Christian Hoogerheyde, a data solutions architect at Socrata, a cloud software company headquartered in Seattle, was working at the boot camp and saw a young girl looking confused as the group learned about application program interfaces (API). He sat with her and helped her play with the program. Soon she learned to code a simple API call that pulls data onto the screen.
"When she saw that window pop up she smiled and she said, 'I can do this,'" Hoogerheyde said at a press conference.
And those "aha" moments weren't rare. At the end of boot camp, Coleman and other organizers asked participants to share what they learned. One girl said, "I'm completely changed from this morning to now. We are the future in this room, and we can do some really great things with data."
Beck hopes the boot camp grows to include workshops at other Space Apps events next year, instead of a single workshop at the New York event.
Many of the boot camp participants lined the front row at the Space Apps opening ceremony the next morning, eager to delve into a data project, Beck said. One even showed up at 5 a.m. for the 8:30 a.m. registration time. [Cosmic Hackathon: Q&A with Space Apps Challenge Co-Founder Sean Herron]
Katie Orenstein, a high school student who Carter said in a blog post is "a great combo between theatre and code," sat among the girls in the front row. Waiting for speeches to begin, she talked with a few boys around her. They decided to work together on their challenge project, and Team Kessler was born.
Soon after the ceremony finished, Orenstein and her teammates — who Beck jokingly nicknamed Katie and Da Boyz — got to work on a project simulating space junk collisions based on data that describes both the position and velocity of a satellite. The data came from spacetrack.org, a website that tracks manmade satellites.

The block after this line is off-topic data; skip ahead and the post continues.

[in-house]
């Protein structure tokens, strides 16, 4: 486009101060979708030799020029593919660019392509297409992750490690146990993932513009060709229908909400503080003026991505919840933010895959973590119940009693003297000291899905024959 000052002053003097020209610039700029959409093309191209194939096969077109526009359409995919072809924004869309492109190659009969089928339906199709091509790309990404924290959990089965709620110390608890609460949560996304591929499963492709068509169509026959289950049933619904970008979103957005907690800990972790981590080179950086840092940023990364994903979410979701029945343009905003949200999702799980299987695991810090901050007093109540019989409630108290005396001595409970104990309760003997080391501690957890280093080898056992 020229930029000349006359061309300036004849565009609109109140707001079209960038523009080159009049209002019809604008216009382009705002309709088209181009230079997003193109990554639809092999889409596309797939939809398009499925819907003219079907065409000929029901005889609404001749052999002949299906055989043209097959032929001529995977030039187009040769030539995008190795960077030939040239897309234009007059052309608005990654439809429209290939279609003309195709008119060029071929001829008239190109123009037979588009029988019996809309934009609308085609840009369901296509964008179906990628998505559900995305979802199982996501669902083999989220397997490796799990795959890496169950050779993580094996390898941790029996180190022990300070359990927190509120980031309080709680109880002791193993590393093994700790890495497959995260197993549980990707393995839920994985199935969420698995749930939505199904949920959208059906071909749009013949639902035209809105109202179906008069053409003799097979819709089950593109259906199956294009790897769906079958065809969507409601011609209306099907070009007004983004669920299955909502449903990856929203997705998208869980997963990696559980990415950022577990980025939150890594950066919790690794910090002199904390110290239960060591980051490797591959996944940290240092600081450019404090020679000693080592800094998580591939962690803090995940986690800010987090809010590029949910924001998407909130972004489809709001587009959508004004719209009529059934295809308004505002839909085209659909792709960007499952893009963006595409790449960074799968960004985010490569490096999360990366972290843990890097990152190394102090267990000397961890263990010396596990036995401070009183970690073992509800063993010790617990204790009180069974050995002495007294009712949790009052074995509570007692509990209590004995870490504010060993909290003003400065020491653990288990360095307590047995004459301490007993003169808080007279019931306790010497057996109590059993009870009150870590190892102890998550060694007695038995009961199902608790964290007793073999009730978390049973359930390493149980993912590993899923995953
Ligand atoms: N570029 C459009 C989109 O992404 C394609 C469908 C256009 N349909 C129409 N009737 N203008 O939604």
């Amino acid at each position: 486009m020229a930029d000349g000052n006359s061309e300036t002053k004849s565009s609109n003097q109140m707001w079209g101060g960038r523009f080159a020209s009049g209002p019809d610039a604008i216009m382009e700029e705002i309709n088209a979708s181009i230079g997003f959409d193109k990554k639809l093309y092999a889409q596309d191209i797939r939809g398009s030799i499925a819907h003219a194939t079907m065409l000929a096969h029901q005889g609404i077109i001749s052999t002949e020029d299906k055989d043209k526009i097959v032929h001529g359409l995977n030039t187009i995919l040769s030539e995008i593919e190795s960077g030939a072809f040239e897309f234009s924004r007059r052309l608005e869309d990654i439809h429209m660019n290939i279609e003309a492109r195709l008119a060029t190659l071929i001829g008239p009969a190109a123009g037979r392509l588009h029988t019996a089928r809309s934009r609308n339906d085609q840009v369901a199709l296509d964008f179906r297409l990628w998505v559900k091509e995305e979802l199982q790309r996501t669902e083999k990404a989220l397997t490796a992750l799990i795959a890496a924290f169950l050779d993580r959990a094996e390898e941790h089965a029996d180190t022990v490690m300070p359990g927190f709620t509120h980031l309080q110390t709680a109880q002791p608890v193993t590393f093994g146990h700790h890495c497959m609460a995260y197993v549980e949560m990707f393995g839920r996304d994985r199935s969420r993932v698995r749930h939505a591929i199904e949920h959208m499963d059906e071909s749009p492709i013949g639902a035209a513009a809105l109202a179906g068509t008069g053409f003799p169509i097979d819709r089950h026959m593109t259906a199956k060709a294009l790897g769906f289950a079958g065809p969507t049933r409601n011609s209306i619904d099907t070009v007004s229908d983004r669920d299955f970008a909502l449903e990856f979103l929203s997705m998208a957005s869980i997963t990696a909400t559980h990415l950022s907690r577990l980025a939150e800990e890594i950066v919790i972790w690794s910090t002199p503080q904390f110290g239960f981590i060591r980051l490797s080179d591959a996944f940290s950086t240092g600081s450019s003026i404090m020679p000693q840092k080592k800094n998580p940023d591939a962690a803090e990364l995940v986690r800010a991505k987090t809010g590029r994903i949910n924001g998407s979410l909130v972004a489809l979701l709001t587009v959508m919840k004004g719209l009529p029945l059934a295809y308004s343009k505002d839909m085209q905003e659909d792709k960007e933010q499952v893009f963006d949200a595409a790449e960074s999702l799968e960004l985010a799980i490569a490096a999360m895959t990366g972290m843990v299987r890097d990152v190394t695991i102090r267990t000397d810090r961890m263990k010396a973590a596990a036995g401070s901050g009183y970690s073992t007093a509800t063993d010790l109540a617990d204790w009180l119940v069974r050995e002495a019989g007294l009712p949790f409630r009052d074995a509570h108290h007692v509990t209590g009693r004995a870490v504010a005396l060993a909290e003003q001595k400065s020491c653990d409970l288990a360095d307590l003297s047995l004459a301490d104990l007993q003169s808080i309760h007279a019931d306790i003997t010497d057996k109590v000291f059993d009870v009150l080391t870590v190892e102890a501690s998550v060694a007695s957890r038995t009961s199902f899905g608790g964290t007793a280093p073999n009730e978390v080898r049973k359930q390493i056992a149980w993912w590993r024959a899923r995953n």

"These collisions are basically international incidents," Orenstein said while the team worked on their project, referring to the fact that multiple countries have launched satellites that are now uselessly floating in space.
Team Kessler's goal was to show what space would look like in 50 to 100 years, after decades of collisions created even more debris. The team also toyed with the idea of creating a space junk game and designing a mechanism to "gather this space junk and bring it back down to Earth for repurposing or refining into raw material," according to teammate Nikola Viazmenski.
But, like most hackathon participants, what they worried about first was making it work.
"We can always make it bad, and then make it better," teammate Adil Soubki said.
By the end of the Space Apps NYC event, at about 6 p.m. on Sunday, April 12, Team Kessler hadn't won a local award for the members' project. But that didn't take away from how proud they were to create something in such a short time. A couple hours after Space Apps ended, Soubki tweeted, "Had a ton of fun @SpaceAppsNYC. @Astro_Cady was absolutely right my team taught me so much."
Follow Kasandra Brabaw on Twitter at @KassieBrabaw. Follow us @Spacedotcom, Facebook and Google+. Original article on Space.com.